On the weekend of August 2-3 2008, the Queensway (Highway 417) Clyde Avenue Bridge was replaced using a new rapid replacement method. This involved lifting the existing bridges out and replacing them with new bridges that had been prefabricated on a site nearby. The whole process of replacing the bridges could be completed in less than a day as compared to up to 2 years by regular methods. This is the same process that was used last year to replace the Island Park bridge.
The MTO had a website with a webcam setup so people could watch the “action”. As I did last year, I grabbed the images from the website as the action was unfolding. The video below is the result of those images and allows you to see what happened. It’s not quite as “exciting” as the Island Park bridge move last year but at least this time the camera is reasonably static.
The Globe and Mail has a story on a new take on prefab housing. A new address, fresh off the line describes the assembly line approach to prefab housing that Mattamy Homes is currently using in Milton, Ontario. The method they use is to build the houses in a “factory” on-site and truck the entire (almost) finished house out to be placed on an awaiting foundation. In 10 days a house is completed and ready to be placed on the foundation. All that remains to be done is to perform final finishing work.
I’m wondering if Mattamy Homes will be using this concept here in the Ottawa area when they start construction of the Half Moon Bay community in Barrhaven. If so, it would be interesting to go and see the process.
There are also some other benefits that the article failed to touched upon. Think about how nice it would be to move into that neighbourhood while it is still under construction. You’d be less likely to have to deal with construction noise during daylight hours as the prefab houses would be dropped in to place. No hammering day in and day out!
On the weekend of August 11-12 2007, the Queensway (Highway 417) Island Park Bridge was replaced using a new rapid replacement method. This involved lifting the existing bridges out and replacing them with new bridges that had been prefabricated on a site nearby. The whole process of replacing the bridges could be completed in less than a day as compared to up to 2 years by regular methods.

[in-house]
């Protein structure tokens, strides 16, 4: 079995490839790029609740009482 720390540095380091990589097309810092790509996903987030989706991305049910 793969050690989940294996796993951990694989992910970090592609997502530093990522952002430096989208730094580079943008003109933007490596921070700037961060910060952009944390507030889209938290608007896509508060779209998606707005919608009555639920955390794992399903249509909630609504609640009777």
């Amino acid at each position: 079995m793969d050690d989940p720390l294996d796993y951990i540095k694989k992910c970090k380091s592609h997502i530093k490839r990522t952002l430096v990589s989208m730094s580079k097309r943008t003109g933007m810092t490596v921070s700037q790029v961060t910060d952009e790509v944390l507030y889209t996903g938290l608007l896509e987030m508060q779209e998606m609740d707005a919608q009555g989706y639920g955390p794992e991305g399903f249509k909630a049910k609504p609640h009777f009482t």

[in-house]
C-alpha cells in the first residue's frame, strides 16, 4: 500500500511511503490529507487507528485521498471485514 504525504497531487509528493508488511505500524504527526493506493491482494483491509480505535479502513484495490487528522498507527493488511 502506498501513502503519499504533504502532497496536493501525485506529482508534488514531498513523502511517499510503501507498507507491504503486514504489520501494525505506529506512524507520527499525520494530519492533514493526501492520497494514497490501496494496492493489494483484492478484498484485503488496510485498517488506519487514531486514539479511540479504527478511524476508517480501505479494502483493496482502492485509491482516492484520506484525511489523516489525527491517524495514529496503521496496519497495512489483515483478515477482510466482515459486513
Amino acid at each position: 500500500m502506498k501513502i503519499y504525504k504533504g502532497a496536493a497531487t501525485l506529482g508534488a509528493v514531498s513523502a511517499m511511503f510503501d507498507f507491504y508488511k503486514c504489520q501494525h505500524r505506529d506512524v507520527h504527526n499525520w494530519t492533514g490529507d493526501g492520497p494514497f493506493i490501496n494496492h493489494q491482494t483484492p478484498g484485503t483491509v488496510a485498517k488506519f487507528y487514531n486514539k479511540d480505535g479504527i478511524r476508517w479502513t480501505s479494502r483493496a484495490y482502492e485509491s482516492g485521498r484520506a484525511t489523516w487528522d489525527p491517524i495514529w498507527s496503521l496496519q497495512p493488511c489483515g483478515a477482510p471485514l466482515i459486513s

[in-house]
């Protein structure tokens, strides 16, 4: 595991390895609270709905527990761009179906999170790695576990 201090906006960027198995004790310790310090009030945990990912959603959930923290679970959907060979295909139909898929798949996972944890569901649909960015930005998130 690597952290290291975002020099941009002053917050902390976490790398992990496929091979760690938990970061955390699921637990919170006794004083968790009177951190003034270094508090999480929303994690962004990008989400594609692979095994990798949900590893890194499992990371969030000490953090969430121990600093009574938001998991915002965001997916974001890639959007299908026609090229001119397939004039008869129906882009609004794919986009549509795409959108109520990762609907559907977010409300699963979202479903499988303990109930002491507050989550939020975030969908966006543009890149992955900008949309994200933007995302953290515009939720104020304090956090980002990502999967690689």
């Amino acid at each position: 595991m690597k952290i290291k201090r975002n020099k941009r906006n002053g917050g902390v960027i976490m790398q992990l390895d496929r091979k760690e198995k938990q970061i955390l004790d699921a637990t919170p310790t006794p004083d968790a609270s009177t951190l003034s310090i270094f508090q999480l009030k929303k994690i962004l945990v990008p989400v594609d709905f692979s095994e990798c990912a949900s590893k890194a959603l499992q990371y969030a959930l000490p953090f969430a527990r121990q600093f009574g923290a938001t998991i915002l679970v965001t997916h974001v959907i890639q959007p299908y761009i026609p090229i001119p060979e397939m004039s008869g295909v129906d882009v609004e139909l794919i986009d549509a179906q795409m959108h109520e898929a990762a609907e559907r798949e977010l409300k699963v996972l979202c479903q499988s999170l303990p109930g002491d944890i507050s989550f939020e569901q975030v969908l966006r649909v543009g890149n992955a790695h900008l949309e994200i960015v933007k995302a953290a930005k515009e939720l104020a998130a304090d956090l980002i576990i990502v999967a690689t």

The MTO has a website with a webcam setup so people could watch the “action”. I decided to grab the images from the website as the action was unfolding and I created the following time lapse video of the Queensway (Highway 417) Island Park Bridge rapid replacement:
- The webcam was updated every 30 seconds (roughly) and the video above is encoded at 5fps. In total it’s about 7 minutes long.
- Unfortunately, the video only starts around 10:30PM as I had some technical difficulty with the images I had captured in the first couple hours. Well, that and I only thought to start capturing after everything had already started.
- The camera operator was moving the camera a lot at times so it can be very difficult to see what is happening during those periods.
Updated: Oops! Sorry about the last 45 seconds or so of the video, I didn’t realize I had left in those last frames where nothing was happening.
Well, it looks like winter has arrived in Ottawa:
A snowy view of Parliament Hill from the NCC webcam
Not to bad considering it is already half way through January!
This weekend I attended Jeff’s brake pad and rotor replacement 101 course in his driveway. The donor car was my 2004 Sunfire (since it needed new brake pads and rotors according to my mechanic) and the attendance was rather pathetic – Jeff was there and so was I. Yeah, so Jeff offered to help me do a brake pad and rotor replacement job on my car because I mentioned how much the garage wanted ($250) to do it and he said it was super easy on the Sunfire (or Cavalier in his case) and that he would show me how to do it.
I picked up the parts from good old Canadian Tire which happened to have their Monroe brake pads on sale. Canadian Tire also has this fantastic loan a tool program where you can borrow some of these expensive specialty tools for no cost. I needed a tool to push the caliper piston back in once we replaced the brake pads and it turns out that is tool kit #18. I called around to a couple of the Canadian Tire stores in the Ottawa area (turns out the Kemptville store no longer loans tools as they had a bunch stolen) and finally tracked down kit #18.
Saturday afternoon we show up at Jeff’s place and start the job. Sure enough, the actual brake pad and rotor replacement only took a little over an hour for both front tires. It was quite easy. The problem came with trying to put the lug nuts back on the second wheel after we were pretty much done. See, while trying to remove the rusted on rotor, we had to resort to a hammer to convince the rotor to let go of the wheel bolts. While I was bashing on the rotor, my aim was a little off and I managed to destroy the thread on a couple of the bolts. This resulted in not being able to put the lug nuts back on. Aw crap. Back to Canadian Tire to see what we can do.
It turns out that the bolts are super easy (and super cheap) to replace, as long as you can get loan a tool kit #10 from Canadian Tire. Yeah, so we couldn’t get kit #10 anywhere in the city. I bought a couple new lug nuts to see if that would make any difference. It did because we were able to get 4 of 5 lugs back on. The problem was with that fifth stud. Needless to say, we managed to shear the stud off completely.
Anyhoo, we called it a day after that and I went home. Monday morning I dropped the car off at my mechanic’s garage and it turns out I should have just paid him the $250 to do the brake job in the first place. Almost $150 worth of labour and parts just to replace the studs on one hub. Now my brake job that started out at half the cost of what the mechanic wanted has cost me a case of beer more!